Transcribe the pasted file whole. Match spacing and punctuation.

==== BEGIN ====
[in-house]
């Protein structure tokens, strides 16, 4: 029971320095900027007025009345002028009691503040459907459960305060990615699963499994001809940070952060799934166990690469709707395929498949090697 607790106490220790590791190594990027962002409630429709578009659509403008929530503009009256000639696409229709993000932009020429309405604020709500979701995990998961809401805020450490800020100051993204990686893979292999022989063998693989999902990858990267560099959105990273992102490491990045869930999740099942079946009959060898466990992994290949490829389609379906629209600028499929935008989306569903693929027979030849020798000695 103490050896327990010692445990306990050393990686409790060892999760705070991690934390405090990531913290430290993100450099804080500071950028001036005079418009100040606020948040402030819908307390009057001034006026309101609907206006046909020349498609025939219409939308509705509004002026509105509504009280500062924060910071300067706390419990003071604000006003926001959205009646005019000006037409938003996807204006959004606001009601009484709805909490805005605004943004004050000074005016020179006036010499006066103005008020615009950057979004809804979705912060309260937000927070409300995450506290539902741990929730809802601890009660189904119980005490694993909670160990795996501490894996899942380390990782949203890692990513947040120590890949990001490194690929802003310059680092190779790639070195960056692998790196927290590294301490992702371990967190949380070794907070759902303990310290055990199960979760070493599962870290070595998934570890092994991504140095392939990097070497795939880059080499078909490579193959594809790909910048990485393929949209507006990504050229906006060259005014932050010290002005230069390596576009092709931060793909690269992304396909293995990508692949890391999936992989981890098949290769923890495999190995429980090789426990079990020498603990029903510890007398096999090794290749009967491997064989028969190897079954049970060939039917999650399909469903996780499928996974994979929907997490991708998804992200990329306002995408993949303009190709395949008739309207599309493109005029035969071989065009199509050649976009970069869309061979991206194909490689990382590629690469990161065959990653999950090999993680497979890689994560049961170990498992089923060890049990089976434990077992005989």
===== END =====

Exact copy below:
[in-house]
């Protein structure tokens, strides 16, 4: 029971320095900027007025009345002028009691503040459907459960305060990615699963499994001809940070952060799934166990690469709707395929498949090697 607790106490220790590791190594990027962002409630429709578009659509403008929530503009009256000639696409229709993000932009020429309405604020709500979701995990998961809401805020450490800020100051993204990686893979292999022989063998693989999902990858990267560099959105990273992102490491990045869930999740099942079946009959060898466990992994290949490829389609379906629209600028499929935008989306569903693929027979030849020798000695 103490050896327990010692445990306990050393990686409790060892999760705070991690934390405090990531913290430290993100450099804080500071950028001036005079418009100040606020948040402030819908307390009057001034006026309101609907206006046909020349498609025939219409939308509705509004002026509105509504009280500062924060910071300067706390419990003071604000006003926001959205009646005019000006037409938003996807204006959004606001009601009484709805909490805005605004943004004050000074005016020179006036010499006066103005008020615009950057979004809804979705912060309260937000927070409300995450506290539902741990929730809802601890009660189904119980005490694993909670160990795996501490894996899942380390990782949203890692990513947040120590890949990001490194690929802003310059680092190779790639070195960056692998790196927290590294301490992702371990967190949380070794907070759902303990310290055990199960979760070493599962870290070595998934570890092994991504140095392939990097070497795939880059080499078909490579193959594809790909910048990485393929949209507006990504050229906006060259005014932050010290002005230069390596576009092709931060793909690269992304396909293995990508692949890391999936992989981890098949290769923890495999190995429980090789426990079990020498603990029903510890007398096999090794290749009967491997064989028969190897079954049970060939039917999650399909469903996780499928996974994979929907997490991708998804992200990329306002995408993949303009190709395949008739309207599309493109005029035969071989065009199509050649976009970069869309061979991206194909490689990382590629690469990161065959990653999950090999993680497979890689994560049961170990498992089923060890049990089976434990077992005989």